by Andy Weddington
Saturday, 11 February 2012
"Simplicity is the ultimate sophistication." Leonardo da Vinci
Not too often do I choose to write about painting. But today, this Saturday morning, a short presentation about the creation of a recent painting, and a big lesson learned, that has applicability to everyone whether interested in painting or not.
That lesson? Realizing sophisticated simplicity from simple complexity--an achievement possible in all disciplines of the arts, sciences, and everything in between and beyond, and in all walks of life; you just have to painstakingly search for it, and then recognize it when you see it. Easy? Not so easy. Difficult? Yes, absolutely difficult. But beautiful and rewarding when achieved.
For about six weeks now a small sketch hastily scribbled with a heavy black marker, in a minute or two, in my sketchbook has haunted me. Odd how a few marks on paper, and they not be school grades, can be so troublesome. Day after day, over coffee in the morning and Scotch in the evening, I've studied the sketch and at day's end closed the book not so much in disgust but frustration only to still be troubled and not knowing exactly why.
The quick line drawing was made 'en plein air' (from life) and was the essence of a view looking toward the Atlantic Ocean from the side of church on a tiny cay in the Bahamas. It was not the view, per se, that intrigued me but the design of the space--a design combining the work of God's eye and hand and the work of man.
And it was the design of the space, in life and on the paper, that would not let me rest.
The thumbnail sketch done one afternoon in late December...
"Reef" black marker sketch
A few days after completing that marker sketch I turned to paints. The result was a 16 x 20 (inches) acrylic on canvas. The painting is simple. Some may conclude unremarkable. But there is a complexity to it (like the sketch) betrayed by apparent simplicity. Anyone who has seen that particular view would recognize it immediately. Those that saw the painting taped to the wall in our cottage did so.
"Reef" 16 x 20 acrylic on canvas
For me, that painting only served to intensify the haunting. The painting was a decent representation of what I saw, and the marker sketch, but it was too literal. It was simple but not as simple as the sketch and not simple enough. It needed to be simpler than the sketch. It needed to be simpler than what I saw. The problem was simple--the shape of space and color was not simple enough. The solution was not so simple.
Six weeks after completing the above acrylic, and still haunted daily when looking at the sketch and painting, late the other night I turned to iPad to start problem-solving. Two questions were the root of experimenting: 1) How can I make this wonderful design of space (breaking up space on paper or canvas, simply, is the most difficult of feats) simpler?; and 2) How can I simplify the colors?
The iPad is an incredible tool for problem-solving. It saves time. It gives the capability of practically limitless possibilities sparked by the movement of a finger or two influenced by billions of brain cells and decades of experience, and it saves lots and lots of paint (i.e., money). But it is just another medium. Nothing more.
After a few hours, the anwer came to me. I saw it. I knew it instantly. It'd not been an easy road. It was difficult. Now the solution seemed oh so simple. Below is that iPad sketch. The frame, too, an important variable for analyzing its success.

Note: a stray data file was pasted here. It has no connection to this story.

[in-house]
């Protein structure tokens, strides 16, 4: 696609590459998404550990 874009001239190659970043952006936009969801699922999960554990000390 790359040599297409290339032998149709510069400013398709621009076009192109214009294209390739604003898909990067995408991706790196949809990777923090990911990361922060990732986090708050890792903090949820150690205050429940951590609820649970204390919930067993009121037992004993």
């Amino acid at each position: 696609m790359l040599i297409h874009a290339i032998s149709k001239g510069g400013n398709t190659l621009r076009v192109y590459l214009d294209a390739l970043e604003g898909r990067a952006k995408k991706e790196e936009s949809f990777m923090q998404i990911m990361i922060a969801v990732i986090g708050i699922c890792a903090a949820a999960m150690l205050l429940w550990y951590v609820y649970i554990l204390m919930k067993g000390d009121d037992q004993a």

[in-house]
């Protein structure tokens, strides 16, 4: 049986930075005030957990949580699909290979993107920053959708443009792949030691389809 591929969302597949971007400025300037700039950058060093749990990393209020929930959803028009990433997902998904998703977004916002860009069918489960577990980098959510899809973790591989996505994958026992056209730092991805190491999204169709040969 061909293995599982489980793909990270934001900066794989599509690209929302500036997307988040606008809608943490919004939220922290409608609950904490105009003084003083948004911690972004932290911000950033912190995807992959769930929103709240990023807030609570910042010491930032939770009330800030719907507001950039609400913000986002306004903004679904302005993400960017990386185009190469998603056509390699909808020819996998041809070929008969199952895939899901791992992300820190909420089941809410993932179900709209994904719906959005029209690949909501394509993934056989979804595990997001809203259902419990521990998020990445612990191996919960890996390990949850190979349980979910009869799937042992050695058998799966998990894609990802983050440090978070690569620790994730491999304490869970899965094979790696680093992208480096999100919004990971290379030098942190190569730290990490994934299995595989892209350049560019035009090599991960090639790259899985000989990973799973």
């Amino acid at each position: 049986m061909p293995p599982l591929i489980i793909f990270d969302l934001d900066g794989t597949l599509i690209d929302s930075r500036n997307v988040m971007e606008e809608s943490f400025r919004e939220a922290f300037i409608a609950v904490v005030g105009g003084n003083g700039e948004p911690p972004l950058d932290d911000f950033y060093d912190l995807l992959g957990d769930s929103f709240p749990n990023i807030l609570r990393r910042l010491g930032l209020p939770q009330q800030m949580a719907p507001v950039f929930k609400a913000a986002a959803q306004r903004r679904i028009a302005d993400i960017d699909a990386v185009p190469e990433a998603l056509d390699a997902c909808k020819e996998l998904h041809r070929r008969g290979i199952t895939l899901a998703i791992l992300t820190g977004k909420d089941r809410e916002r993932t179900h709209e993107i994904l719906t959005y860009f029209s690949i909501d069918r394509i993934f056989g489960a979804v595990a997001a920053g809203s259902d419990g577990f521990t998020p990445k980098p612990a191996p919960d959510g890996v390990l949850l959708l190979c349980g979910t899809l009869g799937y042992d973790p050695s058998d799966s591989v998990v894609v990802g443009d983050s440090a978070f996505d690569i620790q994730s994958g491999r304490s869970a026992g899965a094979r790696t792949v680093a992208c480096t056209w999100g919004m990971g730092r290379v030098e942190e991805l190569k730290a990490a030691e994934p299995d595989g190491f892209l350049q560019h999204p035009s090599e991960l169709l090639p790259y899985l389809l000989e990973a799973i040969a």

"Reef" iPad study
That iPad solution came late at night. I went to bed and slept; peacefully. The next morning I looked at the iPad sketch again and with a cup of coffee in hand headed for the studio. With a larger canvas (24 x 30), a handful of acrylics, and a great big brush--size 14--I painted as if it were an emergency. It was.
The final painting, titled "Reef," now sits on the easel. It is one of the most complex paintings--in concept and design--I've ever done. But it's simplicity, masking it's complexity, was not easily realized.
Five shapes. Five colors. Harmony. One shape and color--the powerhouse--key.
The simplicity is easily seen.
But do you see the complexity? Think!
"Reef" 24 x 30 acrylic on canvas
Compare the original marker sketch to the final painting. Note subtle changes in shapes--in design. And note the changes in shapes and colors between the two acrylic paintings--arguably only achieved through experimentation on iPad.
The haunting has ended. I'm happy! At peace. And tonight I'll sip and savor a glass of single malt Scotch while studying the painting--not to forget its lesson(s).
Tomorrow it's on to the next painting--the next struggle toward simplicity, toward sophistication.
That life's lesson for all?
In the words of Thoreau, "Simplify. Simplify." It's a mark of the sophisticated.
I have many 'artist' friends--painters and sculptors and poets and writers and musicians and storytellers and inventors and screenplay writers and actors, too. And more still. And I wonder if any of you see the complexity camouflaged, perhaps accidentally but done intelligently nonetheless, by the simplicity? Your observations and comments welcome, of course. As are welcome the opinions of all.
My tribute portrait, "painted" on iPad, in memory of Steve Jobs and his marvelous inventions--namely iPad; which has turned everything I ever learned, knew, and believed about painting upside down and inside out.
Steve Jobs was a complex human being. Steve Jobs mastered simplicity. Steve Jobs mastered sophistication.
How fortunate our complex world benefits from his simple, sophisticated genius. 'Apple'--his, and another Steve's, creation--makes perfect sense. How tragic he'll not see what's created by means of his creation. Or might he? And it's only beginning...
Steven Paul Jobs, 1955-2011